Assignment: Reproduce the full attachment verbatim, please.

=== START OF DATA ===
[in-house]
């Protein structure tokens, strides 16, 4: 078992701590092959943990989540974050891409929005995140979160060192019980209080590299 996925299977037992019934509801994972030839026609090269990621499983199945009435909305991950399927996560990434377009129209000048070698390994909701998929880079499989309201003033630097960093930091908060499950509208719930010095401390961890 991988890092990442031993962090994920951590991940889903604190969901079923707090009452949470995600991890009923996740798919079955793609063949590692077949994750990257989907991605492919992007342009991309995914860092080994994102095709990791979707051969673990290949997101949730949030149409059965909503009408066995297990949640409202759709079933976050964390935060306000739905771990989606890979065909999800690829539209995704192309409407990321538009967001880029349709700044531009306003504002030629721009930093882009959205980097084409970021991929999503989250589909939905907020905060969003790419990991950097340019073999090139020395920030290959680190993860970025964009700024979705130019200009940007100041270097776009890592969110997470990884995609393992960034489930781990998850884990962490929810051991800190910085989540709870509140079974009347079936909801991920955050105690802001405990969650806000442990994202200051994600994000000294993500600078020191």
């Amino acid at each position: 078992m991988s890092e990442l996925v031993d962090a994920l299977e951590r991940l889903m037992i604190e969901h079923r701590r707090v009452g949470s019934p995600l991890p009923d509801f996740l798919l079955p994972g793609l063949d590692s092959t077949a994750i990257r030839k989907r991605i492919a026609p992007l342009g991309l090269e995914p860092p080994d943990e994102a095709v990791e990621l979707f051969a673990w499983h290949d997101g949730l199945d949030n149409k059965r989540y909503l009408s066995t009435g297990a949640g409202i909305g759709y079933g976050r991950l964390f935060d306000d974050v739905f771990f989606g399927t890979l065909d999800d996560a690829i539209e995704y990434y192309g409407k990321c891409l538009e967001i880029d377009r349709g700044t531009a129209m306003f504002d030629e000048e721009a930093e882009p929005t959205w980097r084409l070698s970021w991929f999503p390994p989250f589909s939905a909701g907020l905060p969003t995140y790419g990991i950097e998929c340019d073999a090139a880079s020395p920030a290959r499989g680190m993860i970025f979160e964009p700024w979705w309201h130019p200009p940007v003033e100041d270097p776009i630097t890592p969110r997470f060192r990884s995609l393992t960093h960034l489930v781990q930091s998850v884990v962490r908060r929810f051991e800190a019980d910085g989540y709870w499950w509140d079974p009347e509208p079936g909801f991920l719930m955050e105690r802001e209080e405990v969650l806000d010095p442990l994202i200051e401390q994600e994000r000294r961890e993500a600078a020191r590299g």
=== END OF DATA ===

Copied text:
[in-house]
């Protein structure tokens, strides 16, 4: 078992701590092959943990989540974050891409929005995140979160060192019980209080590299 996925299977037992019934509801994972030839026609090269990621499983199945009435909305991950399927996560990434377009129209000048070698390994909701998929880079499989309201003033630097960093930091908060499950509208719930010095401390961890 991988890092990442031993962090994920951590991940889903604190969901079923707090009452949470995600991890009923996740798919079955793609063949590692077949994750990257989907991605492919992007342009991309995914860092080994994102095709990791979707051969673990290949997101949730949030149409059965909503009408066995297990949640409202759709079933976050964390935060306000739905771990989606890979065909999800690829539209995704192309409407990321538009967001880029349709700044531009306003504002030629721009930093882009959205980097084409970021991929999503989250589909939905907020905060969003790419990991950097340019073999090139020395920030290959680190993860970025964009700024979705130019200009940007100041270097776009890592969110997470990884995609393992960034489930781990998850884990962490929810051991800190910085989540709870509140079974009347079936909801991920955050105690802001405990969650806000442990994202200051994600994000000294993500600078020191």
């Amino acid at each position: 078992m991988s890092e990442l996925v031993d962090a994920l299977e951590r991940l889903m037992i604190e969901h079923r701590r707090v009452g949470s019934p995600l991890p009923d509801f996740l798919l079955p994972g793609l063949d590692s092959t077949a994750i990257r030839k989907r991605i492919a026609p992007l342009g991309l090269e995914p860092p080994d943990e994102a095709v990791e990621l979707f051969a673990w499983h290949d997101g949730l199945d949030n149409k059965r989540y909503l009408s066995t009435g297990a949640g409202i909305g759709y079933g976050r991950l964390f935060d306000d974050v739905f771990f989606g399927t890979l065909d999800d996560a690829i539209e995704y990434y192309g409407k990321c891409l538009e967001i880029d377009r349709g700044t531009a129209m306003f504002d030629e000048e721009a930093e882009p929005t959205w980097r084409l070698s970021w991929f999503p390994p989250f589909s939905a909701g907020l905060p969003t995140y790419g990991i950097e998929c340019d073999a090139a880079s020395p920030a290959r499989g680190m993860i970025f979160e964009p700024w979705w309201h130019p200009p940007v003033e100041d270097p776009i630097t890592p969110r997470f060192r990884s995609l393992t960093h960034l489930v781990q930091s998850v884990v962490r908060r929810f051991e800190a019980d910085g989540y709870w499950w509140d079974p009347e509208p079936g909801f991920l719930m955050e105690r802001e209080e405990v969650l806000d010095p442990l994202i200051e401390q994600e994000r000294r961890e993500a600078a020191r590299g």